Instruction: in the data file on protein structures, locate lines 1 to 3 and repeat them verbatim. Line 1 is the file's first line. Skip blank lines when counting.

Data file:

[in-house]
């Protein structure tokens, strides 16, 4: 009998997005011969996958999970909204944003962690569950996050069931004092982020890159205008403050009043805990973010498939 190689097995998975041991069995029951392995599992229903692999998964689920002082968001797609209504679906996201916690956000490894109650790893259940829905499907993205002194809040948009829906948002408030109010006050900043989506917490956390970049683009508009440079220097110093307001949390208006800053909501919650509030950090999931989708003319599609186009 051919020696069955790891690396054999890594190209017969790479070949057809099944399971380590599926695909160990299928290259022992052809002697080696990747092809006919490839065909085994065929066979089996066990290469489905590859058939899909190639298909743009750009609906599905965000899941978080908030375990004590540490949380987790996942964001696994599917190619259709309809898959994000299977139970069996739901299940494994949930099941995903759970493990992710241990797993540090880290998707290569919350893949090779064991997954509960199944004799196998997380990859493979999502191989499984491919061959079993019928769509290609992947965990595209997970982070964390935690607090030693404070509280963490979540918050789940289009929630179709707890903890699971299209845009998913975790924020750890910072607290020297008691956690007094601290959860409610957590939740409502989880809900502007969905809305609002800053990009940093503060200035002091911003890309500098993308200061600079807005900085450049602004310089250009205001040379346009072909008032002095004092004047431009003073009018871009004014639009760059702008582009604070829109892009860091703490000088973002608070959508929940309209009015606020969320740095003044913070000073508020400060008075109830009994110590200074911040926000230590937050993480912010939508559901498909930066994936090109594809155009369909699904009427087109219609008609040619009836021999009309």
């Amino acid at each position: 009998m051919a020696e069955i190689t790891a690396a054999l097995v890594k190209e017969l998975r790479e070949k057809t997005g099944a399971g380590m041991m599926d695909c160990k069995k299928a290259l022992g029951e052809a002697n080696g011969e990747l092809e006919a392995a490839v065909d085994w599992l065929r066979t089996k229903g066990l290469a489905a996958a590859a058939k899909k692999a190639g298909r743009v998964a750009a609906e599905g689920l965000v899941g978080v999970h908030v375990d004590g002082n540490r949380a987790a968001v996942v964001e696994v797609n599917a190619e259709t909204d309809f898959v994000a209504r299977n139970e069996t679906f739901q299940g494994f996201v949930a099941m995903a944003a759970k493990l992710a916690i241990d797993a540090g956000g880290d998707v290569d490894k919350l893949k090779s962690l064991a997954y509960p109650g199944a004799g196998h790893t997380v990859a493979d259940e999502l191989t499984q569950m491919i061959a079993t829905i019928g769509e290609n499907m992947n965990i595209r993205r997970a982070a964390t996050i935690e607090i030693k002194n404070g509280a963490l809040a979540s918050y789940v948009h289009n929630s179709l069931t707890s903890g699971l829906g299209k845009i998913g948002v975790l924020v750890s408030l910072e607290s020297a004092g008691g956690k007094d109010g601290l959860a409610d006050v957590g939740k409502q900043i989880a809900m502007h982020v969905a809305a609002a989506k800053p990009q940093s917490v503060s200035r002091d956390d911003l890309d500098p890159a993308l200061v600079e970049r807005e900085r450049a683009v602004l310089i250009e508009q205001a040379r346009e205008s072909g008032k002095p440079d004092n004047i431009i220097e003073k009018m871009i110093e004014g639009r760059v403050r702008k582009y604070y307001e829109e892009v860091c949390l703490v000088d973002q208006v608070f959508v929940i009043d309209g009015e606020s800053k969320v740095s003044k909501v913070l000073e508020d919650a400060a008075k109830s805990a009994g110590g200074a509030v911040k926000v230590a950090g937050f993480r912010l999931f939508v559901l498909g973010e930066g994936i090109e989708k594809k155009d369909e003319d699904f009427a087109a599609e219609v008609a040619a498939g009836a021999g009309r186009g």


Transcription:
[in-house]
């Protein structure tokens, strides 16, 4: 009998997005011969996958999970909204944003962690569950996050069931004092982020890159205008403050009043805990973010498939 190689097995998975041991069995029951392995599992229903692999998964689920002082968001797609209504679906996201916690956000490894109650790893259940829905499907993205002194809040948009829906948002408030109010006050900043989506917490956390970049683009508009440079220097110093307001949390208006800053909501919650509030950090999931989708003319599609186009 051919020696069955790891690396054999890594190209017969790479070949057809099944399971380590599926695909160990299928290259022992052809002697080696990747092809006919490839065909085994065929066979089996066990290469489905590859058939899909190639298909743009750009609906599905965000899941978080908030375990004590540490949380987790996942964001696994599917190619259709309809898959994000299977139970069996739901299940494994949930099941995903759970493990992710241990797993540090880290998707290569919350893949090779064991997954509960199944004799196998997380990859493979999502191989499984491919061959079993019928769509290609992947965990595209997970982070964390935690607090030693404070509280963490979540918050789940289009929630179709707890903890699971299209845009998913975790924020750890910072607290020297008691956690007094601290959860409610957590939740409502989880809900502007969905809305609002800053990009940093503060200035002091911003890309500098993308200061600079807005900085450049602004310089250009205001040379346009072909008032002095004092004047431009003073009018871009004014639009760059702008582009604070829109892009860091703490000088973002608070959508929940309209009015606020969320740095003044913070000073508020400060008075109830009994110590200074911040926000230590937050993480912010939508559901498909930066994936090109594809155009369909699904009427087109219609008609040619009836021999009309």
């Amino acid at each position: 009998m051919a020696e069955i190689t790891a690396a054999l097995v890594k190209e017969l998975r790479e070949k057809t997005g099944a399971g380590m041991m599926d695909c160990k069995k299928a290259l022992g029951e052809a002697n080696g011969e990747l092809e006919a392995a490839v065909d085994w599992l065929r066979t089996k229903g066990l290469a489905a996958a590859a058939k899909k692999a190639g298909r743009v998964a750009a609906e599905g689920l965000v899941g978080v999970h908030v375990d004590g002082n540490r949380a987790a968001v996942v964001e696994v797609n599917a190619e259709t909204d309809f898959v994000a209504r299977n139970e069996t679906f739901q299940g494994f996201v949930a099941m995903a944003a759970k493990l992710a916690i241990d797993a540090g956000g880290d998707v290569d490894k919350l893949k090779s962690l064991a997954y509960p109650g199944a004799g196998h790893t997380v990859a493979d259940e999502l191989t499984q569950m491919i061959a079993t829905i019928g769509e290609n499907m992947n965990i595209r993205r997970a982070a964390t996050i935690e607090i030693k002194n404070g509280a963490l809040a979540s918050y789940v948009h289009n929630s179709l069931t707890s903890g699971l829906g299209k845009i998913g948002v975790l924020v750890s408030l910072e607290s020297a004092g008691g956690k007094d109010g601290l959860a409610d006050v957590g939740k409502q900043i989880a809900m502007h982020v969905a809305a609002a989506k800053p990009q940093s917490v503060s200035r002091d956390d911003l890309d500098p890159a993308l200061v600079e970049r807005e900085r450049a683009v602004l310089i250009e508009q205001a040379r346009e205008s072909g008032k002095p440079d004092n004047i431009i220097e003073k009018m871009i110093e004014g639009r760059v403050r702008k582009y604070y307001e829109e892009v860091c949390l703490v000088d973002q208006v608070f959508v929940i009043d309209g009015e606020s800053k969320v740095s003044k909501v913070l000073e508020d919650a400060a008075k109830s805990a009994g110590g200074a509030v911040k926000v230590a950090g937050f993480r912010l999931f939508v559901l498909g973010e930066g994936i090109e989708k594809k155009d369909e003319d699904f009427a087109a599609e219609v008609a040619a498939g009836a021999g009309r186009g």